(Host) The House has advanced a bill that exempts small composting operations from state land use regulation.
But some Republican members say the Legislature has carved out piecemeal exemptions to the law. They say lawmakers should instead address the bigger issue of environmental permit reform.
VPR’s John Dillon reports.
(Dillon) The bill was prompted by concerns that Vermont’s Act 250 land use law could extend to farm-run compost operations.
But the bill exempts some compost operations from the law. It says that so long as the compost is principally made on the farm — or used on the farm – Act 250 doesn’t apply.
Amy Shollenberger of the group Rural Vermont says the legislation provides a needed clarification.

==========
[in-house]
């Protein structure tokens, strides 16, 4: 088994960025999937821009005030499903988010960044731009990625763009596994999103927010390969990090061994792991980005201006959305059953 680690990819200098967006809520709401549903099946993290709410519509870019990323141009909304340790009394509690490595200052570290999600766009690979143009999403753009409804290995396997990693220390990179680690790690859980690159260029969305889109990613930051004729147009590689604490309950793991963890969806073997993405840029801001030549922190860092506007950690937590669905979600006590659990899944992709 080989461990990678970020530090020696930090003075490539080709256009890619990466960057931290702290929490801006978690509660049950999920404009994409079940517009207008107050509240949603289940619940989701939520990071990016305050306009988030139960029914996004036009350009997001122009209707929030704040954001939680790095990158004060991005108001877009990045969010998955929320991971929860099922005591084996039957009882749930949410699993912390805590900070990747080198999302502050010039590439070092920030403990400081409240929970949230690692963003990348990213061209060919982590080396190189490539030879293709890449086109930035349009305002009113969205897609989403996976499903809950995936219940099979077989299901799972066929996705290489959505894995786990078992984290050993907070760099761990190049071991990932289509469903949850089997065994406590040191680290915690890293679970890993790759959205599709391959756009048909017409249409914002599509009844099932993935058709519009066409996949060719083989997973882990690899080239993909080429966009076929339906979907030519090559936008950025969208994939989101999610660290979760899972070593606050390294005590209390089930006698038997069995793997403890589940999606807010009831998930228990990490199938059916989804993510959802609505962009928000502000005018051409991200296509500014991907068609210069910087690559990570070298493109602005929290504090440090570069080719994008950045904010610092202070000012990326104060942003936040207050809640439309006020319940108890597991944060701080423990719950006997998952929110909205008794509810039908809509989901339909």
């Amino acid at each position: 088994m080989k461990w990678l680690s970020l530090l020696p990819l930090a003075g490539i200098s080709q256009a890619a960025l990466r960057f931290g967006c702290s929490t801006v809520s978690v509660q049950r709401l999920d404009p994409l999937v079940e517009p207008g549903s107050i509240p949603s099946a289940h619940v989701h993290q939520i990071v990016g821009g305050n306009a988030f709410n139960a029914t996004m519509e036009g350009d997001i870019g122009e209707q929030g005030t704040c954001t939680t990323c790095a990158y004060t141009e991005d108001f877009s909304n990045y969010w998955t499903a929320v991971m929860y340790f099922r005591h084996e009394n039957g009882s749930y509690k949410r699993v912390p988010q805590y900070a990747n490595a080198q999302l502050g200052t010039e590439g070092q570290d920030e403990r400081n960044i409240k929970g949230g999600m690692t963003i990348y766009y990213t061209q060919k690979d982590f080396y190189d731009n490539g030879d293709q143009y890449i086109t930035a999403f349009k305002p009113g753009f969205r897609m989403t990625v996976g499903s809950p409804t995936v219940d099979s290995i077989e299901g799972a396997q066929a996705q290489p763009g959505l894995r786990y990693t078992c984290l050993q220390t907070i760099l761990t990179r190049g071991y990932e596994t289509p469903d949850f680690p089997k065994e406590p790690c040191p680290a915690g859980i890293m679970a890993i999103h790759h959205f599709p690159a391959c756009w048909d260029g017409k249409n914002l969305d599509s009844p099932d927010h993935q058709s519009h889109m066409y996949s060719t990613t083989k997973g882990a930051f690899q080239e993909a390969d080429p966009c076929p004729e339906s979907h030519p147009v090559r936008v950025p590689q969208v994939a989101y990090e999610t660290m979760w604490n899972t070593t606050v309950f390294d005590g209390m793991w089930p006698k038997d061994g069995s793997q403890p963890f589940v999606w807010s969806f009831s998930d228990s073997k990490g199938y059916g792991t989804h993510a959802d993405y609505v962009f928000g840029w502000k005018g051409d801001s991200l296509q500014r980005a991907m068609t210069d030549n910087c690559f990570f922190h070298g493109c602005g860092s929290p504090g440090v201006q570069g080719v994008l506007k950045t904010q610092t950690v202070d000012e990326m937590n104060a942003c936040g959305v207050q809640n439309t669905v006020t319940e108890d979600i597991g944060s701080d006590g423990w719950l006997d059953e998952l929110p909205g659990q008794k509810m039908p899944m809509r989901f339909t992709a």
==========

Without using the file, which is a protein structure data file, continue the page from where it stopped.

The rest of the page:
(Shollenberger) This bill actually will help quite a few farmers, because farmers who are wanting to compost their own manure either for their own use as compost or to sell, it helps them, no matter what size there are. Farmers who maybe are vegetable farmers, who want to take manure from another farm, but are going to use the manure on their own farm, it helps them.
(Dillon) But when the bill was debated in the House, some legislators raised the broader issue of permit reform.
Heidi Scheurmann is Republican from Stowe.
(Scheurmann) I do have concerns about this in one sense we have for years we have talked about regulatory reform in a comprehensive way and whether or not there should be reform. I have a concern with cherry-picking certain entities, as laudable and good as those entities might be and exempting them from our regulatory requirements.
(Dillon) The House gave preliminary approval to the bill. But there may be amendments before the final vote to broaden exemptions to Act 250.
For VPR News, I’m John Dillon in Montpelier.